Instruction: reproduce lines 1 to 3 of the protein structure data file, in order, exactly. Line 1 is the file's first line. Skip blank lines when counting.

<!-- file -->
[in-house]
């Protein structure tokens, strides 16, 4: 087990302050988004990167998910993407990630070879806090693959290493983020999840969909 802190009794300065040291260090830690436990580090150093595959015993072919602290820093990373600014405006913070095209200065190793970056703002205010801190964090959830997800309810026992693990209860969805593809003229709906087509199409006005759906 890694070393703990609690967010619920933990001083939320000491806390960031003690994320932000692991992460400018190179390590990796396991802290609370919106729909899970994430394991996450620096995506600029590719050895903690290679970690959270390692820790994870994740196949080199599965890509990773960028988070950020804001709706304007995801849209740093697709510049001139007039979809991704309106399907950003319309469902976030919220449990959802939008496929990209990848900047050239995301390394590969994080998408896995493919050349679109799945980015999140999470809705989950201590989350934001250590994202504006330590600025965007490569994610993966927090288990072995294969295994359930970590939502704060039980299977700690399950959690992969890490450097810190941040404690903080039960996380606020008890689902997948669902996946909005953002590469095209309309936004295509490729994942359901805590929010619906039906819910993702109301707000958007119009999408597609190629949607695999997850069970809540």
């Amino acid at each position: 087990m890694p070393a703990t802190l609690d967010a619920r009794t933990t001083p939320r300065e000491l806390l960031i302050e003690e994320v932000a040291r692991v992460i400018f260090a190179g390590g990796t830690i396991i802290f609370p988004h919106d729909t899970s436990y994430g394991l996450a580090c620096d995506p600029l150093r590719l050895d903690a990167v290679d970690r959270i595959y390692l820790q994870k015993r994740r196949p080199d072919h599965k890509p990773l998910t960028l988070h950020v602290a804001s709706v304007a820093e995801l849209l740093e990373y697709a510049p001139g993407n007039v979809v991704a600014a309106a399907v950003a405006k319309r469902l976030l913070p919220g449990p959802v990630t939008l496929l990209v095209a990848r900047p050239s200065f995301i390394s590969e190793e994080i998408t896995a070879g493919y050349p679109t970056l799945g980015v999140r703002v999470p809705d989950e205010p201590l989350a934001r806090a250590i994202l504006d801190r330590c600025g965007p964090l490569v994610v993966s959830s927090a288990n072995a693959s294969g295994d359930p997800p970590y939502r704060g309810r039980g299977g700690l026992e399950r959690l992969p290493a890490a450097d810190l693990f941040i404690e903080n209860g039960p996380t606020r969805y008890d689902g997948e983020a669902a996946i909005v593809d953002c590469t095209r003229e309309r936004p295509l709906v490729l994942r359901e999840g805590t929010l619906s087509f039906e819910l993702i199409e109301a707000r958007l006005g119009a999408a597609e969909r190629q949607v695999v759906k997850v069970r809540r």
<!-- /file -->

[in-house]
């Protein structure tokens, strides 16, 4: 087990302050988004990167998910993407990630070879806090693959290493983020999840969909 802190009794300065040291260090830690436990580090150093595959015993072919602290820093990373600014405006913070095209200065190793970056703002205010801190964090959830997800309810026992693990209860969805593809003229709906087509199409006005759906 890694070393703990609690967010619920933990001083939320000491806390960031003690994320932000692991992460400018190179390590990796396991802290609370919106729909899970994430394991996450620096995506600029590719050895903690290679970690959270390692820790994870994740196949080199599965890509990773960028988070950020804001709706304007995801849209740093697709510049001139007039979809991704309106399907950003319309469902976030919220449990959802939008496929990209990848900047050239995301390394590969994080998408896995493919050349679109799945980015999140999470809705989950201590989350934001250590994202504006330590600025965007490569994610993966927090288990072995294969295994359930970590939502704060039980299977700690399950959690992969890490450097810190941040404690903080039960996380606020008890689902997948669902996946909005953002590469095209309309936004295509490729994942359901805590929010619906039906819910993702109301707000958007119009999408597609190629949607695999997850069970809540």
């Amino acid at each position: 087990m890694p070393a703990t802190l609690d967010a619920r009794t933990t001083p939320r300065e000491l806390l960031i302050e003690e994320v932000a040291r692991v992460i400018f260090a190179g390590g990796t830690i396991i802290f609370p988004h919106d729909t899970s436990y994430g394991l996450a580090c620096d995506p600029l150093r590719l050895d903690a990167v290679d970690r959270i595959y390692l820790q994870k015993r994740r196949p080199d072919h599965k890509p990773l998910t960028l988070h950020v602290a804001s709706v304007a820093e995801l849209l740093e990373y697709a510049p001139g993407n007039v979809v991704a600014a309106a399907v950003a405006k319309r469902l976030l913070p919220g449990p959802v990630t939008l496929l990209v095209a990848r900047p050239s200065f995301i390394s590969e190793e994080i998408t896995a070879g493919y050349p679109t970056l799945g980015v999140r703002v999470p809705d989950e205010p201590l989350a934001r806090a250590i994202l504006d801190r330590c600025g965007p964090l490569v994610v993966s959830s927090a288990n072995a693959s294969g295994d359930p997800p970590y939502r704060g309810r039980g299977g700690l026992e399950r959690l992969p290493a890490a450097d810190l693990f941040i404690e903080n209860g039960p996380t606020r969805y008890d689902g997948e983020a669902a996946i909005v593809d953002c590469t095209r003229e309309r936004p295509l709906v490729l994942r359901e999840g805590t929010l619906s087509f039906e819910l993702i199409e109301a707000r958007l006005g119009a999408a597609e969909r190629q949607v695999v759906k997850v069970r809540r």